Kane invites Philly DA to take case she abandoned

Seth Williams

HARRISBURG, Pa. (AP) – Pennsylvania Attorney General Kathleen Kane is challenging one of her harshest critics to prosecute a public corruption case that she decided to abandon over concerns it was poorly managed and might have targeted people because of their race.
Kane wrote in a letter to Philadelphia District Attorney Seth Williams, a fellow Democrat, that “any law enforcement agency interested in taking this case should do so,” and invited him to accept the evidence from her office.
“Because your office also has jurisdiction over this matter, and because both the prosecutors and the case agent who conducted the investigation now work for you, I again invite you to . . . bring whatever charges you believe to be appropriate,” she wrote to Williams, The Philadelphia Inquirer reported.
The newspaper has reported that four black Democratic state lawmakers from Philadelphia were captured on tape accepting cash from a confidential informant working for the state attorney general’s office. State prosecutors agreed in late 2012 to drop more than 2,000 charges against the informant, Tyron Ali, a businessman and lobbyist who began to secretly record contacts with public officials from Philadelphia after being charged in a fraud case five years ago.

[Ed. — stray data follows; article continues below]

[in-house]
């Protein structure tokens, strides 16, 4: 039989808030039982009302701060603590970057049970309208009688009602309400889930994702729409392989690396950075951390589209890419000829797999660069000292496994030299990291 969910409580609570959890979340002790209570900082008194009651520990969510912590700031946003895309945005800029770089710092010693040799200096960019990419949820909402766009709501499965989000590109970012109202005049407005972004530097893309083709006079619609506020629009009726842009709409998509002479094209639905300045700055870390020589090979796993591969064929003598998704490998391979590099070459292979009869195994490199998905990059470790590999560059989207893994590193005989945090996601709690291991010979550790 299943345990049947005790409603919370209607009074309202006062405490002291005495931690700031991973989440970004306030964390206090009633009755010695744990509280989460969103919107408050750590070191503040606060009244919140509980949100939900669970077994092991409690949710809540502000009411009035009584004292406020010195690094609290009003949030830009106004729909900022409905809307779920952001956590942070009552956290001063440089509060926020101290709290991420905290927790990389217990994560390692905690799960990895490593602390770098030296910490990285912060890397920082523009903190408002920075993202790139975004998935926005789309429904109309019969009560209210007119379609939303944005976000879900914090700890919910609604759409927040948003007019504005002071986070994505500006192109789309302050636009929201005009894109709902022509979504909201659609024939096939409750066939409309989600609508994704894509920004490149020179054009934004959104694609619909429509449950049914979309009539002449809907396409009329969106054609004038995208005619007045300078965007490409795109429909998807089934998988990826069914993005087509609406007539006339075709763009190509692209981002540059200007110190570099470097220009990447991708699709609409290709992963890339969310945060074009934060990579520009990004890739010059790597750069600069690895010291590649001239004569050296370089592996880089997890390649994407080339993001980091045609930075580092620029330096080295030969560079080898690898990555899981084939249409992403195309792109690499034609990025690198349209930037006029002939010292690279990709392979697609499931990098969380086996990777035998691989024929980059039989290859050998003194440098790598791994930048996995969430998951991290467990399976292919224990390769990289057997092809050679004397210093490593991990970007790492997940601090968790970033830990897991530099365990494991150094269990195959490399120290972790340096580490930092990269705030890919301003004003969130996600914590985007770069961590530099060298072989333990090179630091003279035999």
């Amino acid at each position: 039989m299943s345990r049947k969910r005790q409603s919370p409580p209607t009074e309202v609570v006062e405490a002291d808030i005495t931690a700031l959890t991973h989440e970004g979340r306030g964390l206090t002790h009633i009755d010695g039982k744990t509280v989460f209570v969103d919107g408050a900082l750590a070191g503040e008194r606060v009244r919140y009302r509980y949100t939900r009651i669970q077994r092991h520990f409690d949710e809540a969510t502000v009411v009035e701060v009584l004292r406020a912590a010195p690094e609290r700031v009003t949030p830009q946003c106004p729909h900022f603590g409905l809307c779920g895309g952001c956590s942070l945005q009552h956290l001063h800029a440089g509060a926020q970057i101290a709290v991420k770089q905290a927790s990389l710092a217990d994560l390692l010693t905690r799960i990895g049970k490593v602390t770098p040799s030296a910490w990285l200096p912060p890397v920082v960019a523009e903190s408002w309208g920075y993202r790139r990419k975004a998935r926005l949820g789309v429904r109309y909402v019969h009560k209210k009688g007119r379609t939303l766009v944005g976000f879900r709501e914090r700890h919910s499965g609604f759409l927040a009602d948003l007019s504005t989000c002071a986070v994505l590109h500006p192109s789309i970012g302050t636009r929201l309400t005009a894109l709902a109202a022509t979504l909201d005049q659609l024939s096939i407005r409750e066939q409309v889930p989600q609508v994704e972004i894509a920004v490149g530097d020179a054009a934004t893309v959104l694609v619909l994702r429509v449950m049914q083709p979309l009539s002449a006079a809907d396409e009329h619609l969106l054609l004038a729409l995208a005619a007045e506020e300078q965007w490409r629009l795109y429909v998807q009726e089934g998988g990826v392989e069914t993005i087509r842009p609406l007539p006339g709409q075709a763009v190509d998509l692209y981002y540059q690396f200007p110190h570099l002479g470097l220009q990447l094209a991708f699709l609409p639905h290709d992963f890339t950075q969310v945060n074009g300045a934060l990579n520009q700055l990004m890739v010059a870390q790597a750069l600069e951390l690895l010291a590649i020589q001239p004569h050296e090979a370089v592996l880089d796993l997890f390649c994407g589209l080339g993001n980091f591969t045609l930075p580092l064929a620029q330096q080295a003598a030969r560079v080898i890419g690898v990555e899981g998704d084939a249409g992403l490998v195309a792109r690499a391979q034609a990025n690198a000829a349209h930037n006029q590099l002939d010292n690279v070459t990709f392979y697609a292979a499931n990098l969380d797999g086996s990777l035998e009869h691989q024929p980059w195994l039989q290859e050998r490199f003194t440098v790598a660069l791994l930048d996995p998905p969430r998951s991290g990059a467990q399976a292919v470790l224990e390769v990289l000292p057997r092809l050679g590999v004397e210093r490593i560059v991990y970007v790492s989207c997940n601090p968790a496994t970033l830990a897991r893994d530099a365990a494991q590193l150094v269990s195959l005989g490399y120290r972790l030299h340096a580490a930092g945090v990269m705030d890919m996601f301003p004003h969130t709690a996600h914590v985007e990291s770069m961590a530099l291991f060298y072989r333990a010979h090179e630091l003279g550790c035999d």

That deal was made shortly after Kane was elected but before she took office as attorney general in January 2013.
Kane subsequently squashed the investigation, saying it was poorly managed, it might have improperly targeted people based on their race, and it was not likely to result in a successful prosecution.
Williams has criticized Kane’s decision, defending two investigators who worked on the probe for the attorney general’s office and who now work for him. Williams, who is black, denied that prosecutors were motivated by race and said he was offended by the suggestion.
Replying to Kane with his own letter, Williams demanded all of the evidence as well as any internal memos, letters, and e-mails from her office pertaining to the case.
He accused Kane of “doing everything in your power to ensure that my office could never successfully bring charges.”
“You began by attacking line prosecutors and investigators as racist because you disagreed with their judgment about the case,” Williams wrote. “These attacks on the integrity of my office and its employees will make it more difficult for us to bring these – or any future – cases of public corruption.”
Information from: The Philadelphia Inquirer, https://www.inquirer.com

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